amount of the bond. The Citizen’s Right to Know bill would
At a minimum, agents have to meet right this wrong by demanding that PTR
the state’s licensing and continuing edu- agencies reveal:
cation requirements. They have to com-
ply with other regulations pursuant to • Their budgets and staffing;
business and professional codes. In addi-
tion, they have to honor their contractu- • The number of, and kind of, release ©2009 by the American Legislative
al requirement with the courts and their recommendations made; Exchange Council. All Rights Reserved.
insurance company on every bond they Except as permitted under the United
States Copyright Act of 1976, no part
write. They are subject to a tax on in- • The number of defendants released of this publication may be reproduced
surance premiums and exposed to legal and under what kind of bond; or distributed in any form or by any
liabilities like any other business. If their means, or stored in a database or
client skips, they have to pay a forfeiture • The number of times a defendant retrieval system without the prior
permission of the publisher.
in favor of the state. The commercial has been released, his or her failure
bail bonds industry is a natural market- to appear for court and crimes com- Published by
driven development. Over the last 100 mitted while on release; American Legislative Exchange Council
years, commercial bail has become well 1101 Vermont Ave., NW, 11th Floor
Washington, DC 20005
established and 47 states have enacted • Report the above in a timely and in-
statutes allowing public authorities to telligible way and make it available Phone: (202) 466-3888
accept commercial bail. Because this to the public. Fax: (202) 466-3801
system costs taxpayers nothing and does www.alec.org
a good job bringing defendants back to Both Texas and Florida have enacted

Inside ALEC | June 2009 • 9


O P- E D

Rage Against Anti-pre-emption proponents often


contend that federal regulations provide
only “minimum standards.” This is very

Federal Pre-Emption misleading. It focuses on only part of a


product. “Strengthening” one aspect of a
“minimum” design may create new risks
Does it Hurt Public Safety? and decrease a product’s overall safety.
BY victor schwartz & cary silverman Regulators consider complex scien-
tific, technical and public policy issues.
Their goal is to provide the most good
for the greatest number of people.

T
here are a narrow range of prod- Without pre-emption, a lay judge
ucts – the cars we drive, the and jury – even with the best intentions
medicines we take, the equip- – may undo these well-reasoned deci-
ment workers rely upon – that are sub- sions. Their focus is on one highly sym-
ject to rigorous federal oversight. In pathetic injured person in a courtroom
these areas, Congress, federal agencies and a battle of experts. The thousands of
and the courts have found that random people who benefited from the product
liability lawsuits, claiming that a prod- or service are not in the courtroom. They
uct could somehow be made “safer” or are totally absent from the jury’s view.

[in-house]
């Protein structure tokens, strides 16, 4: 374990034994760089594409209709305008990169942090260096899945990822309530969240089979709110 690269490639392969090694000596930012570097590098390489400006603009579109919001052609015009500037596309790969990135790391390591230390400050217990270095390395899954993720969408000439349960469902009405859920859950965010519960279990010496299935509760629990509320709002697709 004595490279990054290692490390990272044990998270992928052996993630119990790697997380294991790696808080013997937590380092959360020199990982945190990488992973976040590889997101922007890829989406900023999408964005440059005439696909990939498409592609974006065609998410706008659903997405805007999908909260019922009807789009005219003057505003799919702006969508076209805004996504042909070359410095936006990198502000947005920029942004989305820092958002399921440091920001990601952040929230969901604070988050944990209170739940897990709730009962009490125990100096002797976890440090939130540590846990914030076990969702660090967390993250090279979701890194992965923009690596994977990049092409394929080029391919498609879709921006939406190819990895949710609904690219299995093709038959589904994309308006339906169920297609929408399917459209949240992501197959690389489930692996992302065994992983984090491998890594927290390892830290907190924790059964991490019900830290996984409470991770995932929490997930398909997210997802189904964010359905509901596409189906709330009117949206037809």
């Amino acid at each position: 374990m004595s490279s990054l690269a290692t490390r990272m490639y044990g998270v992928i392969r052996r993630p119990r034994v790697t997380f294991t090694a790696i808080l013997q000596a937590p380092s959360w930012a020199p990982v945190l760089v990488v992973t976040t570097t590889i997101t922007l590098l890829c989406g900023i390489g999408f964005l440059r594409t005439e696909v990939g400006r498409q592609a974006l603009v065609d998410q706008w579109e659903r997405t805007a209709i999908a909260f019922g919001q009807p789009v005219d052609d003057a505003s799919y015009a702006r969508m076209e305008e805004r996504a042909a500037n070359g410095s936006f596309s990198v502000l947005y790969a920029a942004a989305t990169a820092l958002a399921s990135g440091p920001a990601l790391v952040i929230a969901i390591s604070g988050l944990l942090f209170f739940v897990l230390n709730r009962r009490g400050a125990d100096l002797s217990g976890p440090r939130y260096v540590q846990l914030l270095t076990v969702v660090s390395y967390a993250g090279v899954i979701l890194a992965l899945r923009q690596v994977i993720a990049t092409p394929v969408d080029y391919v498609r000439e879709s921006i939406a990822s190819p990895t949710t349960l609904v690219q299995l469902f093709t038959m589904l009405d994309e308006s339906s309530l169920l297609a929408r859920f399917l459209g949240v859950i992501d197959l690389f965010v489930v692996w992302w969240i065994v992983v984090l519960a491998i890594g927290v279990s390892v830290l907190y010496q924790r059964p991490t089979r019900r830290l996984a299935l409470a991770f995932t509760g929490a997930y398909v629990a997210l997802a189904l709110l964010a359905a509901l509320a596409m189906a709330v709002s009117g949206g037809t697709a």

“stronger” or include even more fine Unfortunately, Congress and the
print disclaimers, disrupt the agency’s President seem poised to take the law-
In the 1980s, the National Highway
delicate balancing of risks and benefits. Transportation Safety Administration found suit industry’s bait on broad abolish-
Judges call this “pre-emption.” that airbag technology of the time posed an ment of pre-emption.
unacceptable risk of hurting or killing people,
Pre-emption helps ensure that law- and decided not to require air bags. Recently, President Obama issued a
suits do not undermine regulators little-noticed Executive Memorandum
charged with protecting public health mandating air bags just as seatbelt usage instructing federal agencies to identi-
and safety. Nevertheless, pre-emption is was slowly gaining public acceptance fy, review and potentially reverse, their
under major assault by wealthy personal could lead passengers to abandon seat- views in favor of pre-emption dating as
injury lawyers and some politicians. belts entirely. Wisely, the U.S. Supreme far back as the Clinton Administration.
Eliminating pre-emption would in- Court rejected lawsuits that would have The Obama memo comes on the
crease the number of lucrative lawsuits effectively reversed NHTSA’s carefully- heels of a Congressional hearing on leg-
against industries that are closely regu- reasoned decision. That’s pre-emption islation that would overturn a sound
lated by the government. But if anti-pre- working to protect public safety. U.S. Supreme Court ruling that experts
emption personal injury lawyers have Today, enterprising plaintiffs’ lawyers at the FDA, not individual judges and lay
their way, Americans will be the true have new theories to sue auto manufac- juries, should decide whether medical
losers, at risk of loosing their lives. turers. They would like to claim vehicles devices are safe, effective and available
In the 1980s, the National High- should exceed strengthened roof crash for potentially life-saving treatments.
way Transportation Safety Administra- standards, even when NHTSA found These are the first steps toward the
tion (NHTSA) decided not to require air that would render many vehicles more personal injury bar’s collective goal of